When you play these games you are randomly given "weapon cases" (CS:GO) and "crates" (TF2). These are virtual gift boxes that you need a key to open. The keys cost US$2.50.

Inside these boxes are a predefined list of possible items. These items have varying appeal to gamers which is what ultimately affects their price. Items can be resold both on Valve's Steam platform, and via 3rd party sites -- this is worth noting since without tradability the value of the unboxed items would be limited and the appeal of opening cases/crates would be significantly diminished.

Essentially the design of this system is no different to that of a lottery. You pay US$2.50 for each lottery ticket which grants you a chance to win any of a predefined* list of prizes.

*- There is one difference to regulated lotteries: the payout ratio is undefined. Probabilities of the prizes are not stated and have only been empirically estimated from community collated data (i.e. players report what they got, and how many boxes they opened).

My issue with the system is that players (read: children and teenagers) are regularly encouraged to participate in this lottery system. Players are frequently given cases/crates, acting as a constant reminder of the prizes that await them should they wish to spend US$2.50.

Furthermore, despite the article's mention of parents' credit cards, that is not actually a barrier to participation.

Steam gift cards are readily available for cash purchase in major retailers like Coles, Woolworths, JB Hi-Fi, EB Games, and service stations. For readers outside Australia, these are our major supermarkets, electronics and games retailers.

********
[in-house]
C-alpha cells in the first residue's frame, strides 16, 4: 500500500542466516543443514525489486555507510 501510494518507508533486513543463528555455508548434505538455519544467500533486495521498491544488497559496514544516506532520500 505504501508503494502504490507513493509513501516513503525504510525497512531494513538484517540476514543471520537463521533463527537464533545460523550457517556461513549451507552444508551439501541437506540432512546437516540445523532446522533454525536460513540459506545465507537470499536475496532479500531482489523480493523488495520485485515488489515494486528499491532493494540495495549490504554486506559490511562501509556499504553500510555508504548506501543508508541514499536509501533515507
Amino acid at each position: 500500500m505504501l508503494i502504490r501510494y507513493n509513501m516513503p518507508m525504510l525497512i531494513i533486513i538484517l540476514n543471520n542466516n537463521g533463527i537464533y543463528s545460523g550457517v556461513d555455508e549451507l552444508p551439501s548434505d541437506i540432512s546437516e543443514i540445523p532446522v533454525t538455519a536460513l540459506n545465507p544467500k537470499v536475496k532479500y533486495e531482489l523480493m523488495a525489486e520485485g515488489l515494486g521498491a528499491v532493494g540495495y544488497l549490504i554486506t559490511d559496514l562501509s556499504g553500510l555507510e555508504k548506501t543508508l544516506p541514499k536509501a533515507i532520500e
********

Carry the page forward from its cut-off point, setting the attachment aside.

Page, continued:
The question in my mind: if we don't allow kids to buy lottery tickets, why do we allow them to gamble online?

This is no different to a kid walking into a newsagent and asking for an Instant Scratch-It. Actually, it's even worse. It's like a kid going into a newsagent and having the proprietor say "hey kiddo, wanna win $25k?".

Now to argue against myself because, on further consideration, resolution is not straightforward.

As a kid I bought basketball cards. Other kids bought footy cards.

If you think about it, those are no different to the virtual cases/crates of CS:GO and TF2 -- you paid a few bucks in the hope that the pack you opened would contain that rare card of your favourite player, or maybe some other rare card that you could trade.

And it's not just sports cards -- card games like Magic: The Gathering are built on the same system.

That makes it really tricky to draw the line.

I do believe there is value in kids learning to trade, and learning within a context that they care about. People learn best when they practice in a context that they enjoy.

Perhaps then the goal should be to keep as much of those positive aspects whilst avoiding mechanisms that are known to be addictive, especially for games aimed at kids, or that we know kids will be drawn to.

In the specific case of CS:GO and TF2, I'd argue that their case/crate systems serve no purpose except to hook players into an addiction based system that has no core gameplay purpose (the items in CS:GO and TF2 are all cosmetic or stat-tracking, i.e. you killed X with this gun).

I understand why Valve chose this model as it is extremely profitable for them. But surely there is some responsibility then to limit participation by minors.

At this stage my thinking is not for regulation, primarily because it's unclear to me how we could clearly define what's acceptable and what's not.

However, it is interesting to note that for CS:GO neither the Australian classification (MA 15+) nor the ESRB (M 17+) mention anything about gambling.